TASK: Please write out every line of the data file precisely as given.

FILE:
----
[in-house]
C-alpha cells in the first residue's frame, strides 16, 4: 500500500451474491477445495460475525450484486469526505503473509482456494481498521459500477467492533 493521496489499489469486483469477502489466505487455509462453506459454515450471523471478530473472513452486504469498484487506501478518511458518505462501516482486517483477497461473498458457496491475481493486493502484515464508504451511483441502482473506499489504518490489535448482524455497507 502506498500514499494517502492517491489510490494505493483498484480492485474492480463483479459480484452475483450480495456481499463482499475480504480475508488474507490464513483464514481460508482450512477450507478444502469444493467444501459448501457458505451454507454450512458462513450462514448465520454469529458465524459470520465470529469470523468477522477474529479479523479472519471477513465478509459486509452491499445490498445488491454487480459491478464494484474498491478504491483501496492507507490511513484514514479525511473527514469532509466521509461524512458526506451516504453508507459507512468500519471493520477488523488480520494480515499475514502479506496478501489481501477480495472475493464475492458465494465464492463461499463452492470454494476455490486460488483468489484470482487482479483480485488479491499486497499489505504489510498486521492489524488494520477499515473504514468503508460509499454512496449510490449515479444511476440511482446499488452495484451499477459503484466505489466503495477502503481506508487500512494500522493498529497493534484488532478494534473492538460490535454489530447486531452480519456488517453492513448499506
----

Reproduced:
[in-house]
C-alpha cells in the first residue's frame, strides 16, 4: 500500500451474491477445495460475525450484486469526505503473509482456494481498521459500477467492533 493521496489499489469486483469477502489466505487455509462453506459454515450471523471478530473472513452486504469498484487506501478518511458518505462501516482486517483477497461473498458457496491475481493486493502484515464508504451511483441502482473506499489504518490489535448482524455497507 502506498500514499494517502492517491489510490494505493483498484480492485474492480463483479459480484452475483450480495456481499463482499475480504480475508488474507490464513483464514481460508482450512477450507478444502469444493467444501459448501457458505451454507454450512458462513450462514448465520454469529458465524459470520465470529469470523468477522477474529479479523479472519471477513465478509459486509452491499445490498445488491454487480459491478464494484474498491478504491483501496492507507490511513484514514479525511473527514469532509466521509461524512458526506451516504453508507459507512468500519471493520477488523488480520494480515499475514502479506496478501489481501477480495472475493464475492458465494465464492463461499463452492470454494476455490486460488483468489484470482487482479483480485488479491499486497499489505504489510498486521492489524488494520477499515473504514468503508460509499454512496449510490449515479444511476440511482446499488452495484451499477459503484466505489466503495477502503481506508487500512494500522493498529497493534484488532478494534473492538460490535454489530447486531452480519456488517453492513448499506